Purpose: The aim of the present study is to investigate the impact of the near-infrared (NIRF) technology with indocyanine green (ICG) in robotic urologic surgery by performing a systematic literature review and to provide evidence-based expert recommendations on best practices in this field. Methods: All English language publications on NIRF/ICG-guided robotic urologic procedures were evaluated. We followed the PRISMA (Preferred Reporting Items for Systematic Review and Meta-Analyses) statement to evaluate PubMed®, Scopus® and Web of Science™ databases (up to April 2019). Experts in the field provided detailed pictures and intraoperative video-clips of different NIRF/ICG-guided robotic surgeries with recommendations for each procedure. A unique QRcode was generated and linked to each underlying video-clip. This new exclusive feature makes the present the first “dynamic paper” that merges text and figure description with their own video providing readers an innovative, immersive, high-quality and user-friendly experience. Results: Our electronic search identified a total of 576 papers. Of these, 36 studies included in the present systematic review reporting the use of NIRF/ICG in robotic partial nephrectomy (n = 13), robotic radical prostatectomy and lymphadenectomy (n = 7), robotic ureteral re-implantation and reconstruction (n = 5), robotic adrenalectomy (n = 4), robotic radical cystectomy (n = 3), penectomy and robotic inguinal lymphadenectomy (n = 2), robotic simple prostatectomy (n = 1), robotic kidney transplantation (n = 1) and robotic sacrocolpopexy (n = 1). Conclusion: NIRF/ICG technology has now emerged as a safe, feasible and useful tool that may facilitate urologic robotic surgery. It has been shown to improve the identification of key anatomical landmarks and pathological structures for oncological and non-oncological procedures. Level of evidence is predominantly low. Larger series with longer follow-up are needed, especially in assessing the quality of the nodal dissection and the feasibility of the identification of sentinel nodes and the impact of these novel technologies on long-term oncological and functional outcomes.

Best practices in near-infrared fluorescence imaging with indocyanine green (NIRF/ICG)-guided robotic urologic surgery: a systematic review-based expert consensus / Cacciamani G.E.; Shakir A.; Tafuri A.; Gill K.; Han J.; Ahmadi N.; Hueber P.A.; Gallucci M.; Simone G.; Campi R.; Vignolini G.; Huang W.C.; Taylor J.; Becher E.; Van Leeuwen F.W.B.; Van Der Poel H.G.; Velet L.P.; Hemal A.K.; Breda A.; Autorino R.; Sotelo R.; Aron M.; Desai M.M.; De Castro Abreu A.L.. - In: WORLD JOURNAL OF UROLOGY. - ISSN 0724-4983. - ELETTRONICO. - 38:(2020), pp. 883-896. [10.1007/s00345-019-02870-z]

Best practices in near-infrared fluorescence imaging with indocyanine green (NIRF/ICG)-guided robotic urologic surgery: a systematic review-based expert consensus

Campi R.;Vignolini G.;
2020

Abstract

Purpose: The aim of the present study is to investigate the impact of the near-infrared (NIRF) technology with indocyanine green (ICG) in robotic urologic surgery by performing a systematic literature review and to provide evidence-based expert recommendations on best practices in this field. Methods: All English language publications on NIRF/ICG-guided robotic urologic procedures were evaluated. We followed the PRISMA (Preferred Reporting Items for Systematic Review and Meta-Analyses) statement to evaluate PubMed®, Scopus® and Web of Science™ databases (up to April 2019). Experts in the field provided detailed pictures and intraoperative video-clips of different NIRF/ICG-guided robotic surgeries with recommendations for each procedure. A unique QRcode was generated and linked to each underlying video-clip. This new exclusive feature makes the present the first “dynamic paper” that merges text and figure description with their own video providing readers an innovative, immersive, high-quality and user-friendly experience. Results: Our electronic search identified a total of 576 papers. Of these, 36 studies included in the present systematic review reporting the use of NIRF/ICG in robotic partial nephrectomy (n = 13), robotic radical prostatectomy and lymphadenectomy (n = 7), robotic ureteral re-implantation and reconstruction (n = 5), robotic adrenalectomy (n = 4), robotic radical cystectomy (n = 3), penectomy and robotic inguinal lymphadenectomy (n = 2), robotic simple prostatectomy (n = 1), robotic kidney transplantation (n = 1) and robotic sacrocolpopexy (n = 1). Conclusion: NIRF/ICG technology has now emerged as a safe, feasible and useful tool that may facilitate urologic robotic surgery. It has been shown to improve the identification of key anatomical landmarks and pathological structures for oncological and non-oncological procedures. Level of evidence is predominantly low. Larger series with longer follow-up are needed, especially in assessing the quality of the nodal dissection and the feasibility of the identification of sentinel nodes and the impact of these novel technologies on long-term oncological and functional outcomes.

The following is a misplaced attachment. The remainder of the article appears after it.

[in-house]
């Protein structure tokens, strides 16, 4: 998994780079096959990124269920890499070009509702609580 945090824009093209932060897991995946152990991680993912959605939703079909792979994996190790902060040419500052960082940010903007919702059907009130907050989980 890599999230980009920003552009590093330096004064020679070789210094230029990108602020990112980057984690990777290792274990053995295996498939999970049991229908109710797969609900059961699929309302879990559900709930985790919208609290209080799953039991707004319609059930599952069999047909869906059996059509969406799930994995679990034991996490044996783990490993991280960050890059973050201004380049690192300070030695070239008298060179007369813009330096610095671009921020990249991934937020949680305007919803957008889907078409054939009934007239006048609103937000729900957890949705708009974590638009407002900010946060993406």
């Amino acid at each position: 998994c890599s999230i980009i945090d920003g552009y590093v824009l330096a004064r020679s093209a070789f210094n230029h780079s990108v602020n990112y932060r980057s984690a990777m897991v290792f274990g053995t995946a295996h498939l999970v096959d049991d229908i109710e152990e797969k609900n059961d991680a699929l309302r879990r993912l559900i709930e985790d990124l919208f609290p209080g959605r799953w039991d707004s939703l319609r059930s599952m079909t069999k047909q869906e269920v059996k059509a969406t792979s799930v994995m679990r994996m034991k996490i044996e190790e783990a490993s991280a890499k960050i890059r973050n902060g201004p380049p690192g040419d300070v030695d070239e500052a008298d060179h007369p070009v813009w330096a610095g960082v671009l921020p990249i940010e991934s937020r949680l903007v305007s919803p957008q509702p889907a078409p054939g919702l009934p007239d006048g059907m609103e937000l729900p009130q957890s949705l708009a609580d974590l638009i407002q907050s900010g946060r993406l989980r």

2020
38
883
896
Goal 3: Good health and well-being for people
Cacciamani G.E.; Shakir A.; Tafuri A.; Gill K.; Han J.; Ahmadi N.; Hueber P.A.; Gallucci M.; Simone G.; Campi R.; Vignolini G.; Huang W.C.; Taylor J.; Becher E.; Van Leeuwen F.W.B.; Van Der Poel H.G.; Velet L.P.; Hemal A.K.; Breda A.; Autorino R.; Sotelo R.; Aron M.; Desai M.M.; De Castro Abreu A.L.
File in questo prodotto:
Non ci sono file associati a questo prodotto.

I documenti in FLORE sono protetti da copyright e tutti i diritti sono riservati, salvo diversa indicazione.

Utilizza questo identificatore per citare o creare un link a questa risorsa: https://hdl.handle.net/2158/1207252
Citazioni
  • ???jsp.display-item.citation.pmc??? ND
  • Scopus 56
  • ???jsp.display-item.citation.isi??? 48
social impact